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We’re Restless for Reassurance
As we open our story up this morning, we find Paul in the middle of what might appear to be a debilitating, career-ending situation. In his obedience to the Lord, Paul gave up his itinerate ministry throughout all of Rome in order visit the church in Jerusalem. As we’ve seen over the last month or two, the Lord himself compelled Paul to go to Jerusalem, even as the Lord himself told Paul it would be the end of his ministry as he would know it. It’d mean chains, imprisonment, and possibly death.
Obeying God sometimes is a most difficult matter—and, it puts us in situations that seem altogether foolish and vulnerable. Yet, Paul obeyed. Did it bear immediate fruit and victory? Did his chains immediately fall off, as God would deliver him with a show of his power? Shouldn’t Paul be free to continue his ministry?
God could have done that. Perhaps Paul even thought it might be God’s plan. God had done it before. Earlier in Acts when the apostles obediently put themselves into the prison system, God showed up. Peter and John were delivered from their Jewish accusers in chapter 4. The same thing happens in chapter 5. Peter was later imprisoned in chapter 12, yet the chains and the entire prison system miraculously opened up so that Peter walked right out of the prison. Then in chapter 16, Paul himself had a similar experience when he was put into prison at Philippi. We’re told that—
“Paul and Silas were praying and singing hymns to God, and the prisoners were listening to them, and suddenly there was a great earthquake so that the foundations of the prison were shaken. And immediately all the doors were opened, and everyone’s bonds were unfastened.”
The jailer awoke, was himself converted, and God gets the glory while Paul and Silas enjoy the freedom to continue their gospel ministry for Christ’s kingdom.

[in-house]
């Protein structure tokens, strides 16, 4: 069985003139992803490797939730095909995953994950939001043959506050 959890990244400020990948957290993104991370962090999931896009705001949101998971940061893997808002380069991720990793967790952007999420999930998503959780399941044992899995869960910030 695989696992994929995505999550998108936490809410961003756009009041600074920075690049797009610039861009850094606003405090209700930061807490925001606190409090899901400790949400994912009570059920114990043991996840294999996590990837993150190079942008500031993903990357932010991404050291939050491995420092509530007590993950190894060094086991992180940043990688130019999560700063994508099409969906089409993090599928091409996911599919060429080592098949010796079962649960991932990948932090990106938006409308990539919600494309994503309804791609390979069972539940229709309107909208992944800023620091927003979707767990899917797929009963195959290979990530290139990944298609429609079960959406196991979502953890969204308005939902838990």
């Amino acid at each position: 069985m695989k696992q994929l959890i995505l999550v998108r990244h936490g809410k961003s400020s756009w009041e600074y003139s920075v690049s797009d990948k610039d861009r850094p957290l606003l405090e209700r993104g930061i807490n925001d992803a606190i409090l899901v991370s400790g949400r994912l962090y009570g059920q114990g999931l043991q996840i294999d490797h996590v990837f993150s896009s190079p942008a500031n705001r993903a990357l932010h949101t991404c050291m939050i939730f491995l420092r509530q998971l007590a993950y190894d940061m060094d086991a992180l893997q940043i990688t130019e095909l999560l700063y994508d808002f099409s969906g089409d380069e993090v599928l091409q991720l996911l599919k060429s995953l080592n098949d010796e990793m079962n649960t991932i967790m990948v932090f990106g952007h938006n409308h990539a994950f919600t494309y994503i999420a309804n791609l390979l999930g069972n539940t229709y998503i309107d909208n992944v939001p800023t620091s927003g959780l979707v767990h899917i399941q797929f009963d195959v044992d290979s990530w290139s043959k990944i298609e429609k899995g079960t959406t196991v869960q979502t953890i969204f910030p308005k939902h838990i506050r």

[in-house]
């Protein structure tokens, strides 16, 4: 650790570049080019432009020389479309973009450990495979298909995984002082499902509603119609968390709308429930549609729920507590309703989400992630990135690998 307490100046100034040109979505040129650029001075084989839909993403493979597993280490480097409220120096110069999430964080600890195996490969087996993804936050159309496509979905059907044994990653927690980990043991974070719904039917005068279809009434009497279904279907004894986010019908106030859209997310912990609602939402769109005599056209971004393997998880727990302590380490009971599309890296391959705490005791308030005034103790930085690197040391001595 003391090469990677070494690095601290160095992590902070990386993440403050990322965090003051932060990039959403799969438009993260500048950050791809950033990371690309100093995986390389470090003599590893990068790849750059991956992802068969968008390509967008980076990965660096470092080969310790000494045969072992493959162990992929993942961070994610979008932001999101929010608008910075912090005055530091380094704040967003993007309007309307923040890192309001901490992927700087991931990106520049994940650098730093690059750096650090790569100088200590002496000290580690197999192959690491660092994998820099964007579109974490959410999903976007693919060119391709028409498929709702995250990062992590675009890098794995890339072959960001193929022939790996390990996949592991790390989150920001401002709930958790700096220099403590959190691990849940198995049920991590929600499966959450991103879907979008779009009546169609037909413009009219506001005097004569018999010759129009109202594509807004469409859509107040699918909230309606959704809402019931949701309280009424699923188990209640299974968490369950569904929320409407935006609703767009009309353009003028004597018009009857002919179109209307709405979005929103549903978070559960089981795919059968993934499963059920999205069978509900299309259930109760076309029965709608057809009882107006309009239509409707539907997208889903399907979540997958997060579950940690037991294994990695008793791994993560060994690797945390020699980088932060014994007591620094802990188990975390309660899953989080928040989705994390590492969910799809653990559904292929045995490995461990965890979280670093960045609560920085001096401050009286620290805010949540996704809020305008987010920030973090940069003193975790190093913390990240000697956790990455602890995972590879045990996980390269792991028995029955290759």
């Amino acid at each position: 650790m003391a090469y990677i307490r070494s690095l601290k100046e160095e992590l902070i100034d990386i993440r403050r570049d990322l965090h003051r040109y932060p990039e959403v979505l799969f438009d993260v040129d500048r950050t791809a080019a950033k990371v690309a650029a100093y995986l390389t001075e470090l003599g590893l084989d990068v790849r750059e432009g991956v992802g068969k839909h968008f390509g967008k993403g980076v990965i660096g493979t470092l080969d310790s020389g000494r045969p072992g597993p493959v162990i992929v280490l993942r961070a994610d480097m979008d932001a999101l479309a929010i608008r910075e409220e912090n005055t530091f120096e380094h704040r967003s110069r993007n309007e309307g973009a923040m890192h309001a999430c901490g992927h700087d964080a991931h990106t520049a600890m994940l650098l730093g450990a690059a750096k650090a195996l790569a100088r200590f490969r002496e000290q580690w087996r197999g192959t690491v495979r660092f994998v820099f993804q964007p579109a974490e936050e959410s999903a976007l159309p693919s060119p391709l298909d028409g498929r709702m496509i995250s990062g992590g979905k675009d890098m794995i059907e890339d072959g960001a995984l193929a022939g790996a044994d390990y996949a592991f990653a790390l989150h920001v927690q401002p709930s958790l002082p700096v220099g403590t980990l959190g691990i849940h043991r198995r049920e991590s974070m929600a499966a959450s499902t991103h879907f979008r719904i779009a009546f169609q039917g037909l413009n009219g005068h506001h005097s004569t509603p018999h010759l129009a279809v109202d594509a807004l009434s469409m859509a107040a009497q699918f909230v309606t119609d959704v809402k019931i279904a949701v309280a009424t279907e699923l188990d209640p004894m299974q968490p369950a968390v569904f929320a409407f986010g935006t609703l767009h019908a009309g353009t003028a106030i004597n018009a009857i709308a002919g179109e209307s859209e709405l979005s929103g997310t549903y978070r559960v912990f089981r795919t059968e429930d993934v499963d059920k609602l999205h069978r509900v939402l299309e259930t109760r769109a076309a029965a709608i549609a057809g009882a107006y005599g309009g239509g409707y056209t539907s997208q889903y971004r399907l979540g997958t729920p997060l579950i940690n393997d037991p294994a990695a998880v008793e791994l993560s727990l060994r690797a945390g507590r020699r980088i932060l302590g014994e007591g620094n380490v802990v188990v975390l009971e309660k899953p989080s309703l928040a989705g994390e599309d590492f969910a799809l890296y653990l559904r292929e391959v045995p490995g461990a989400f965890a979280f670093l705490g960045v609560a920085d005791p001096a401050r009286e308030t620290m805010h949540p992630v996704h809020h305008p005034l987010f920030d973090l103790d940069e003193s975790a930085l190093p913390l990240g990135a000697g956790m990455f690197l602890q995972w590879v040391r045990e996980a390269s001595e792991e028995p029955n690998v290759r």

There are times in our own lives—and in the ministry of a church—when we might feel God is doing this sort of work on our behalf. You may be able to remember a time in life when it felt as though God always had wind in your sails. These moments are moments of great reassurance and freedom. You got the job you had prayed for—thus, reassurance that you are where God needs you to be. Your family is trusting in and worshipping the Lord together—thus, parents, you feel reassured that the Lord is blessing your hard work as mom or dad. The church is growing in number, and the fellowship is sweeter than ever—thus, you know that the Lord is behind it. It’s not hard to feel reassured and have confidence in moments like these.
Yet sometimes, these moments are suddenly halted. Something feels “off” in the church’s ministry, and things don’t move forward. Your plans begin to get frustrated. Your family gets a little ruffled over some difficult matters. What do you do in a moment like that? It’s our natural desire to question, isn’t it? We question whether we are in God’s will. We question whether we have done something wrong. Or perhaps we question whether God is still with us. We feel as though we are on trial—perhaps between court hearings, and we don’t know what the jury will decide. Is this going to turn out to my favor?